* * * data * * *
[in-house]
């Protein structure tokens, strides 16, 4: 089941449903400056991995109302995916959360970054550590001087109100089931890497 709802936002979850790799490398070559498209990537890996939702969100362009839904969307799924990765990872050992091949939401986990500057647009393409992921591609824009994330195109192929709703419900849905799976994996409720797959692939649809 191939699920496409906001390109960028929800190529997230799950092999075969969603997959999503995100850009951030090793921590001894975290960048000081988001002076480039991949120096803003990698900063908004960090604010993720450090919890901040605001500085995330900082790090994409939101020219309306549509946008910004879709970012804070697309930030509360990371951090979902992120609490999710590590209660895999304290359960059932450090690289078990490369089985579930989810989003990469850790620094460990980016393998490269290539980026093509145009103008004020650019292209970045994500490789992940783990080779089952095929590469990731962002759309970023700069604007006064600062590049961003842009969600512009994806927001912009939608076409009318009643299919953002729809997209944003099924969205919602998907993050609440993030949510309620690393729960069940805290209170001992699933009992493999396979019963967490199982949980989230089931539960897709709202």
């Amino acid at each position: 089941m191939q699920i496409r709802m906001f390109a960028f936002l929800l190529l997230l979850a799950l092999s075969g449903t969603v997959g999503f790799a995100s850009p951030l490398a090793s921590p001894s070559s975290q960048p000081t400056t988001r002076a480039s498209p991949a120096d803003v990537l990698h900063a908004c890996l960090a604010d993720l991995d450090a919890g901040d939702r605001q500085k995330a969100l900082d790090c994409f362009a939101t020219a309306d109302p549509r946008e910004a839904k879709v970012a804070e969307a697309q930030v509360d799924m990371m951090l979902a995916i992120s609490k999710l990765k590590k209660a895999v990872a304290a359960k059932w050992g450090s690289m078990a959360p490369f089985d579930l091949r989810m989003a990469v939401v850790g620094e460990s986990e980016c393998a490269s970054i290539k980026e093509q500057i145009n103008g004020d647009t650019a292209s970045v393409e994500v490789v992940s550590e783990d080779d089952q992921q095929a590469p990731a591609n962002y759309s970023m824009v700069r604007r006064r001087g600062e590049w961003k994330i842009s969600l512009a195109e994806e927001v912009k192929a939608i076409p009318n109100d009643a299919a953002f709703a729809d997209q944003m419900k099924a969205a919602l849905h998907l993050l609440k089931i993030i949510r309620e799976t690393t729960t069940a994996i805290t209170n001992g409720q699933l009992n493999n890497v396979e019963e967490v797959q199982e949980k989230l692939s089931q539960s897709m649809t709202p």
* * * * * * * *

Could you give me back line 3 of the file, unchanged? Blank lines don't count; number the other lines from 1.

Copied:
């Amino acid at each position: 089941m191939q699920i496409r709802m906001f390109a960028f936002l929800l190529l997230l979850a799950l092999s075969g449903t969603v997959g999503f790799a995100s850009p951030l490398a090793s921590p001894s070559s975290q960048p000081t400056t988001r002076a480039s498209p991949a120096d803003v990537l990698h900063a908004c890996l960090a604010d993720l991995d450090a919890g901040d939702r605001q500085k995330a969100l900082d790090c994409f362009a939101t020219a309306d109302p549509r946008e910004a839904k879709v970012a804070e969307a697309q930030v509360d799924m990371m951090l979902a995916i992120s609490k999710l990765k590590k209660a895999v990872a304290a359960k059932w050992g450090s690289m078990a959360p490369f089985d579930l091949r989810m989003a990469v939401v850790g620094e460990s986990e980016c393998a490269s970054i290539k980026e093509q500057i145009n103008g004020d647009t650019a292209s970045v393409e994500v490789v992940s550590e783990d080779d089952q992921q095929a590469p990731a591609n962002y759309s970023m824009v700069r604007r006064r001087g600062e590049w961003k994330i842009s969600l512009a195109e994806e927001v912009k192929a939608i076409p009318n109100d009643a299919a953002f709703a729809d997209q944003m419900k099924a969205a919602l849905h998907l993050l609440k089931i993030i949510r309620e799976t690393t729960t069940a994996i805290t209170n001992g409720q699933l009992n493999n890497v396979e019963e967490v797959q199982e949980k989230l692939s089931q539960s897709m649809t709202p």